6. The main contention on the second point on behalf of the appellants was that though the position of the railway as carrier of the goods was that of a bailee by virtue of the provisions of the Indian Railways Act, in this particular case the appellants were specially protected by the risk notes in Form B which had been executed by the consignors when these four consignments were booked. Under these risk notes the consignors had, in consideration of lower charge, agreed and undertook to hold the railway administration harmless and free from all responsibility for any loss, destruction or deterioration of, or damage to the said consignments from any cause whatever except upon proof that such loss, destruction, deterioration or damage arose from the misconduct on the part of the railway administration or its servants. There were also some provisos to this clause but they, need not be quoted as they are not applicable and relevant to the case before us. On behalf of the appellants stand was taken on this condition in the risk notes and it was urged that, unless the plaintiff-respondent had proved that the damage to the goods was the result of misconduct on the part of the railway administration or their servants, the plaintiff-respondent could not claim damages from the appellants. In the lower Court, this point was sought to be met on behalf of the respondent on the ground that the risk notes had been obtained from the consignors by misrepresentation of facts by the servants of the railway administration concerned. This plea of the plaintiff-respondent was not accepted by the lower Court, nor has it been pressed again before us. The position, that has been taken up on behalf of the plaintiff-respondent before us, is that in this case the facts admitted and proved showed that the goods were not carried by the railway administrations in accordance, with the contracts entered into as evidenced by the parcel way bills and since the goods were not carried in accordance with the contract and there was a breach of the contract on the part of the railway administrations, the railway administrations were not entitled to claim the protection of the risk notes. It appears from a joint statement given by learned counsel for the parties in the lower court that the wagons in respect of all the four consignments were despatched from Katol railway station, where the goods were consigned, by C. O. G. Specials. In all cases the goods were carried up to Jhansi by C. O. G. Specials. The first consignment, which was in Wagon No. 8126, was sent from Jhansi by being attached to a goods train which left Jhansi on the 26th of March, 1946 at 4.00 a.m. It arrived at Juhi near Kanpur Central Station on the 26th of March, 1946 at 4.40 p.m. and from there it was despatched by another goods train on the 27th of March at 12.00 a.m. The wagon arrived at Lucknow on the 28th of March, 1946, at 11.50 a.m. when it was placed in the goods yard. Thereafter it was placed at the parcel delivery siding on the 29th of March, 1946 at 5.00 p.m. So far as the other three consignments are concerned, they were carried by C. O. G. Special from Jhansi up to Juhi where they arrived on the 27th of April, 1946 at 7.15 a.m. From Juhi, however, the wagons were attached to a goods train which left Juhi on the 1st of May, 1946 at 11-20 p.m. The wagons then arrived at Lucknow on the 2nd of May, 1946 at 6.30 a.m. and were placed for delivery at the parcel delivery siding on the 3rd of May, 1946, on which date delivery was refused by the plaintiff-respondent. This movement of the wagons containing the goods shows that part of the way the goods were carried by the type of train which was agreed upon between the consignors and the railway administration, but for part of the way the wagons were carried by goods train which was contrary to that contract. The reason in the case of Wagon No. 8126 given on behalf of the railway administration is that though that wagon could be attached to a passenger (No. 603 Down) which was to leave Jhansi at 3.00 a.m. on the 26th of March, 1946, this could not be done as that train was already carrying an overload. According to the evidence of defence witness S. D. Awasthi, that train usually had a load of 10 bogies whereas on that day it was actually carrying 11 bogies. Further questioned, the witness went on to say that the train was actually carrying 10 passenger bogies, one military motor van and one military stores wagon. The train ordinarily carried 8 passenger bogies but there were 10 passenger bogies in the train that day. He has also stated that this excess in the number of bogies in the train came about since two extra passenger bogies had come in the train from Bombay. This does show that the train was carrying an overload that day so that this Wagon No. 8126 could not be attached to that train. The witness has also stated that in order to avoid heavy detention, this Wagon No. 8126 was then attached to the goods train No. D-5. It has been urged by the learned counsel for the appellants that this step which was taken at Jhansi was a prudent act of a bailee inasmuch as the wagon was attached to the goods train to avoid further detention as far as possible in view of the fact that the wagon contained perishable goods. Having heard learned counsel on this point, we are not satisfied that this step, which was taken on behalf of the railway administration, was really a prudent act. The facts disclosed by the railway administration themselves show that the result of the attachment of that wagon to the goods train at Jhansi was that the wagon went to Juhi where there had to be a detention of about 17 hours. Even when it was sent from Juhi by another goods train to Lucknow, there was a further delay in delivery of the goods, the wagon having come by a goods train, which according to rules, had to be sent to the goods yard. It actually reached the goods yard at 11.50 a.m. on the 28th of March, 1946 and thereafter there was a delay of about 30 hours before it could be placed at the delivery siding. There were thus two long delays at Juhi and Lucknow which were clearly very material delays in view of the nature of the goods that were being carried. The delays occurred because the goods were sent from Jhansi onwards by a goods train and not by the type of train which had been agreed upon between the consignor and the railway administration. If the wagon had not been sent by goods train from Jhansi on the 26th of March, 1946, but had been sent by the passenger train No. 603 Down on the 27th or 28th of March, 1946 even then it could have been available for delivery at Lucknow earlier than the time when it became available on being attached to the goods train. Further, it appears that when that wagon was attached to the goods train at Jhansi, no steps were taken to ensure that the railway servants, who had to deal with the wagon at later stages, came to know that there had been a contract to carry that wagon by C. O. G. Special. If any such step had been taken, the delays, which occur in the case of wagons ordinarily sent by goods train, could have been avoided. No such prudent step was taken either. Another aspect that has to be kept in view is that the failure to attach the wagon to No. 603 Down passenger train was also the result of the actions of the railway administration itself. The two extra coaches, that had been attached from Bombay, were attached by the same railway administration which accepted the hooking of these goods at Katol. It is true, as urged by learned counsel, that during those days there was pressure of traffic on the railways and there was at the same time shortage of rolling stock and engines but if the railway administrations anticipated that the goods booked by C.O.G. Special from Katol could not be carried by passenger train and had to be carried by goods train, they should not have contracted to carry the goods by C.O.G. Special. Having, contracted with the consignors to carry the goods by C. O. G. Special, the equivalent of which is a passenger train, it was the duty of the railway administration to take steps that the goods were carried in the expeditious manner contracted between the parties and not by a slower train. For all these reasons, we are unable to hold that the alteration of the type of train from the C. O. G. Special to goods train was a prudent act on behalf of the railway administration. The result of this alteration by the railway administration was that the goods were no longer being carried in accordance with the terms of the contract between the parties. Once the carriage of the goods was no longer in accordance with the terms of the contract, and a breach of the contract in that respect had been committed by the railway administration, the railway administration could no longer seek the protection of the risk note in Form B as that risk note was executed by the consignor on the clear understanding that the goods would be carried by C. O. G. Special and not by goods train. In the case of perishable goods like oranges, the term of contract that the goods are to be carried by a special type of train which is faster than the ordinary goods train, is clearly of the essence of the contract. The arrival of the goods was delayed in consequence of the change of type in train and not because it was not possible for the railway administration to carry the goods throughout by C. O. G. Special.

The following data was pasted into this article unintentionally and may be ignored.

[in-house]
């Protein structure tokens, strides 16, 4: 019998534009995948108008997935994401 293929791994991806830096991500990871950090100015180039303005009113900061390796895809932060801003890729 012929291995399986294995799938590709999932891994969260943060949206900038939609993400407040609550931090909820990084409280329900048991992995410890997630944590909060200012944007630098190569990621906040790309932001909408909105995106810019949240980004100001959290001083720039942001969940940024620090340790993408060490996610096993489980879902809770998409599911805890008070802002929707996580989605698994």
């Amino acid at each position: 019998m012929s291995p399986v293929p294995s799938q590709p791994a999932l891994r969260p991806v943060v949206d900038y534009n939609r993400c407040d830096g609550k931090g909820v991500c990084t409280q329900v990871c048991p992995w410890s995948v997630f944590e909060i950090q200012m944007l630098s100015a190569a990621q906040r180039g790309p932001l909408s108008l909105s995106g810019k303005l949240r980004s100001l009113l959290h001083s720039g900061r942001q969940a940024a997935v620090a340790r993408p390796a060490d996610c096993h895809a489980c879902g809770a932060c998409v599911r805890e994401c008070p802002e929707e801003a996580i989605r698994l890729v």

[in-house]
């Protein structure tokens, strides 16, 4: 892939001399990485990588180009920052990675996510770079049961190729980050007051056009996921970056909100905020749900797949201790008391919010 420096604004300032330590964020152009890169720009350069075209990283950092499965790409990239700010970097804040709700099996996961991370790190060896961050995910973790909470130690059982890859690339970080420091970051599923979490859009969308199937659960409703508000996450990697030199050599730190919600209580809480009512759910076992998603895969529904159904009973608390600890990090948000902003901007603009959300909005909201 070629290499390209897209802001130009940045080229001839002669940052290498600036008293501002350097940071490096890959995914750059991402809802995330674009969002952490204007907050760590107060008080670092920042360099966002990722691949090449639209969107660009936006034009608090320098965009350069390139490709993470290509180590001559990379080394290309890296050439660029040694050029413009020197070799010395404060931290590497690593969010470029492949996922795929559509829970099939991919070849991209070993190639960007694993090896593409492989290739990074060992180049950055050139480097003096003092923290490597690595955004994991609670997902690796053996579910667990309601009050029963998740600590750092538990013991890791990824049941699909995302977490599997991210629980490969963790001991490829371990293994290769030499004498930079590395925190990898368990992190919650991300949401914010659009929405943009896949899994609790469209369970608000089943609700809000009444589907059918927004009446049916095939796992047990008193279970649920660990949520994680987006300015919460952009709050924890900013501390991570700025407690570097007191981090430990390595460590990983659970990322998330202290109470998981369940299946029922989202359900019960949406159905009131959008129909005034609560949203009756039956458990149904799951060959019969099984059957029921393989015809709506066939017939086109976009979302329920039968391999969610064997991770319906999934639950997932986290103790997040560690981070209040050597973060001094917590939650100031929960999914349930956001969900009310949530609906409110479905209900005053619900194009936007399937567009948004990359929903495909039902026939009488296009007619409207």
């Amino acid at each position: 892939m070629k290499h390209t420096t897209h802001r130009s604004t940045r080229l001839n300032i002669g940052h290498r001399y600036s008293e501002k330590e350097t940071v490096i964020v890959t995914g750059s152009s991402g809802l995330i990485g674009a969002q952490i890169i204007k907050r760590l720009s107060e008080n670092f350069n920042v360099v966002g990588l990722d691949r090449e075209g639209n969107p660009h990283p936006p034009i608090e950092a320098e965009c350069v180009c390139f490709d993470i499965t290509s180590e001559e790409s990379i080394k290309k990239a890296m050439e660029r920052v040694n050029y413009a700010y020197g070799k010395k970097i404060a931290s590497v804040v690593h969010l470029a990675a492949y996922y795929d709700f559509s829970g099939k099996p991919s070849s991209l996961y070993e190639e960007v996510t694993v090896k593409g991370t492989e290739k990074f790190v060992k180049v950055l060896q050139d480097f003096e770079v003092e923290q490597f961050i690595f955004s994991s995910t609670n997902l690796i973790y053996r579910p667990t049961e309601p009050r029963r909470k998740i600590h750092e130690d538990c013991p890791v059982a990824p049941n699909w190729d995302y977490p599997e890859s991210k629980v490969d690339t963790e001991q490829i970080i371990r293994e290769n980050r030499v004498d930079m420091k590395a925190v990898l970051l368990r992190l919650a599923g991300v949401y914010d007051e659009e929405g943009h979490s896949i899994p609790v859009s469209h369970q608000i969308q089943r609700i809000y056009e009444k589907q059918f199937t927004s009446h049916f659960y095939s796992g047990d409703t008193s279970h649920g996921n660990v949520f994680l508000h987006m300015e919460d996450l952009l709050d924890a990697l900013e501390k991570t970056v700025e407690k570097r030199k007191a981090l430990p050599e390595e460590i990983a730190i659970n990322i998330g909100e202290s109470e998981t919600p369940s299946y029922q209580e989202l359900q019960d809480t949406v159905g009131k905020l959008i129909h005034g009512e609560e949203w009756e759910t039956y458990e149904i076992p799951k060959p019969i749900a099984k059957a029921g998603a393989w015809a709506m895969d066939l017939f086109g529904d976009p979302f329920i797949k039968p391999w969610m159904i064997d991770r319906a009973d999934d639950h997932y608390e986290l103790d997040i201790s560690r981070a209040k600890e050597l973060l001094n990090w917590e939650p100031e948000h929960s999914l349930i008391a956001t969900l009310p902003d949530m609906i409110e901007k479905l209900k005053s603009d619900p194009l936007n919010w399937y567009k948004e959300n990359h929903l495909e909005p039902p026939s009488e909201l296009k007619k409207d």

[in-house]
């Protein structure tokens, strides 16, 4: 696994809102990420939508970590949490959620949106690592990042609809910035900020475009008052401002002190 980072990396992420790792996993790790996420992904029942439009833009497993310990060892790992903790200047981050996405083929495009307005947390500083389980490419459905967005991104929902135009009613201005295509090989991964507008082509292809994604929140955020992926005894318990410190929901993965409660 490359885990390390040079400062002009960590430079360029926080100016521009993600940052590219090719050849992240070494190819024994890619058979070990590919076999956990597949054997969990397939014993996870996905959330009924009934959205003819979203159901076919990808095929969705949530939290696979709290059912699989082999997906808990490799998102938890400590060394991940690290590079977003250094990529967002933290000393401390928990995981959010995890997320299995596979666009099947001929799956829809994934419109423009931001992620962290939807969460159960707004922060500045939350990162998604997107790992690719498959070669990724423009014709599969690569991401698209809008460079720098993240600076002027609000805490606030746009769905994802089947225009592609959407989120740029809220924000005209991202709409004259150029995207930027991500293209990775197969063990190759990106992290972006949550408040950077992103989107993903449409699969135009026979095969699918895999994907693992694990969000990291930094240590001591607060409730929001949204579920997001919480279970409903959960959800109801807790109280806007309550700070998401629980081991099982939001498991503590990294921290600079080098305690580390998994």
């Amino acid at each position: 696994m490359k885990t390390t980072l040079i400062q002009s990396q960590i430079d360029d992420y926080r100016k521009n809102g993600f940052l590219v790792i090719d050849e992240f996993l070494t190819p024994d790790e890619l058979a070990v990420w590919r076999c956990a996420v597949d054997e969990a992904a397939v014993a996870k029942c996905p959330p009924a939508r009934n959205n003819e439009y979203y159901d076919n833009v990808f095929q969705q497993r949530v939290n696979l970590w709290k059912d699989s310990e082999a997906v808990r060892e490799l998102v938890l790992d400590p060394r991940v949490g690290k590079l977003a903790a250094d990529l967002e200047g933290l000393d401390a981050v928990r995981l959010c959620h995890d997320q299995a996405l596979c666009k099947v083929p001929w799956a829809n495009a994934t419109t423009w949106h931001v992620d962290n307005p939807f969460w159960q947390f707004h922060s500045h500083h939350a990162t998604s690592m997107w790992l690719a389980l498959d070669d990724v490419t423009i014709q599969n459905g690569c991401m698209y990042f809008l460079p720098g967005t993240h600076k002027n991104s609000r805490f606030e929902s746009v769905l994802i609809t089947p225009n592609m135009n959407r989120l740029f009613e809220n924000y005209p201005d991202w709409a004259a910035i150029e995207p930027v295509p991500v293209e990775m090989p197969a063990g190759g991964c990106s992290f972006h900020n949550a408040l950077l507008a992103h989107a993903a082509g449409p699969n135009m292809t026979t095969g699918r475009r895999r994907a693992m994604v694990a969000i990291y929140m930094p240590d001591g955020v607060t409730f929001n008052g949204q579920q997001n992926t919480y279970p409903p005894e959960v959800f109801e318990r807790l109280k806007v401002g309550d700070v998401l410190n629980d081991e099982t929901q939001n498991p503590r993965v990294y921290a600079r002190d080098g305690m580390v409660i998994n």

The railway administration need not have contracted to do so, but when they did contract to do so, the risk note, which was executed by the consignor, could protect the railway administration only so long as they carried out the transit of the goods in accordance with the terms of the contract. This view of ours is fully supported by a decision in Gunyon v. South Eastern & Chatham Rly. Co.'s Managing Committee, 1915-2 KB 370 (A). In that case also an owner's risk note had been executed by the consignor under which the consignor had elected to book the goods at a reduced rate agreeing to relieve the Managing Committee and all other companies or persons over whose lines the merchandise may pass, or in whose possession the same may be during any portion of the transit, from all liability for loss, damage, misdelivery, delay, or detention, except upon proof that such loss, damage, misdelivery, delay, or detention arose from wilful misconduct on the part of the Managing Committee's servants. It was held that the owner's risk clause could only be effective in cases in which the railway afforded the consignor an alternative rate below the general rate. The rate was alternative to a general rate 'for the carriage of fruit by passenger train or by other similar service' which of course the Midland goods train (by which the goods were actually carried for part of the way) was not. To make the owner's risk operative the contract had to be one for carriage by passenger or equivalent train. It was held that it was during any portion of such transit only that the sender agreed to relieve the company from liability. It was only during the performance by the railway company of such transit that the sender could be called upon to show that his loss had arisen from the wilful misconduct of the company's servants. But when in London the cherries were shipped on a goods train, that contract was no longer being performed and the goods were no longer being carried at owner's risk. The Midland Railway Company shipped the goods upon a train to which neither the contract nor the rate of payment applied and consequently the ordinary incidents of carriage by carrier at once became applicable. The mere fact that they were being carried over the line of rails of the Midland Railway Company did not constitute the performance or an attempted performance of that special contract. The company never carried and never intended to carry at owner's risk; for they must have known that the only valid owner's risk rate for fruit in force was oae for carriage by passenger train. It will be noticed that the above case was similar in facts to the cases before us. In both cases owner's risk forms had been executed under which the railway administrations were exempted from liability for damage, etc., except upon proof of misconduct on the part of the railway administrations or their servants. In the case of Gunyon v. South Eastern and Chatham Railway Companies' Managing Committee (A) the goods were to be carried by passenger train and were instead carried by goods train for part of the way. It was held that the damage resulting from delay on that part of the transit could be claimed without proof of misconduct. In our case also, the delay occurred materially in the transit between Jhansi and Lucknow when the goods were not being carried in accordance with the terms of the contract under which they had to be carried by C. O. G. Special. They were being carried by goods train which was slower than C. O. G. Special and to which the rates applicable must be lower. This principle was applied in India by the Bombay High Court in B. B. & C. I. Railway v. Mahamadbhai Rahimbhai and Anr., AIR 1929 Bom 355 (B). In that case also the goods were being carried under a risk note which was in Form H under which the railway administration was protected unless there was wilful neglect on. their part. It was held that the carriage of goods, which were of a perishable nature, by passenger or parcel train was the essence of the contract and when that contract was broken by carrying the goods by goods train the protection of the risk note was no longer available to the railway administration. In these circumstances, since we are unable to hold that the railway administration was justified in sending the Wagon No. 8126 from Jhansi by goods train and in committing breach of contract, the railway administration is not entitled to the protection of the risk note in Form B. The facts with regard to the other three consignments are very similar. In these cases also the goods were sent from Juhi by goods train. There was considerable delay at Juhi where the wagons were dealt with like wagons being sent at ordinary rate by goods train. Again at Lucknow, there was delay in placing the wagons for delivery, because, having been treated as wagons coming by goods train, they first went to the goods yard and were later placed at the delivery siding, in these circumstances, no question arises of the plaintiff-respondent being required to prove that the damage to the goods booked was due to any misconduct on the part of the railway administrations or their servants and consequently we need not go into the question whether there was any such misconduct in this case or not. Learned counsel for the appellants also urged before us that there was no evidence that the deterioration in the goods was the result of delay in delivery occasioned by the carrying of the goods by goods train instead of C. O. G. Specials. The nature of the goods itself indicates that detention of the goods before delivery was likely to affect the quality of the goods. The longer they were delayed, the more deterioration was bound to occur. In the case of goods sent on the 21st of March, 1946, there was an assessment by the Station Superintendent, Lucknow, himself that the deterioration was to the extent of 75%. So far as the goods of the other three consignments are concerned, there is evidence on behalf of the respondent that there was complete deterioration and the goods had become unfit for consumption. There is no evidence to the contrary on behalf of the appellants to show that the goods were still in good condition and fit for consumption. The deterioration was due to delay in delivery as no alternative cause for deterioration has been alleged or proved on behalf of the appellants. The second point urged on behalf of the appellants must also, therefore, be decided against them.

7. So far as the question of the amount of damages is concerned, learned counsel has only pressed it before us with regard to the amount of damages in one suit, No. 64/5 of 1947 out of which First Appeal No. 89 of 1948 has arisen. It was in that case that the amount of loss was estimated at 75%. Learned counsel's argument was that the value of the damage to the goods accepted by the lower Court as Rs. 3,447-5-0 has not been properly proved by the plaintiff-respondent whose evidence on this point was unsatisfactory. We, however, find that the value of the damage was assessed by an officer of the railway administration at Lucknow who has also been produced in this case as a witness on behalf of the appellants. No attempt was made to show in his evidence that his assessment was wrong or had been arrived at on some misrepresentation made by the plaintiff-respondent. There is, therefore, no reason for rejecting the figure of assessment of damage made by him. In the other three cases, the rate per basket for the goods damaged was fixed by the lower Court on the basis of the statement of Mr. G. Dan, who was the Assistant Fruit Marketing and Utilisation Officer and who had been in Government service. We see no reason to differ from the views taken by the learned Judge of the lower Court that his evidence is reliable.

8. Consequently we find that there is noforce in these appeals and they are dismissed withcosts.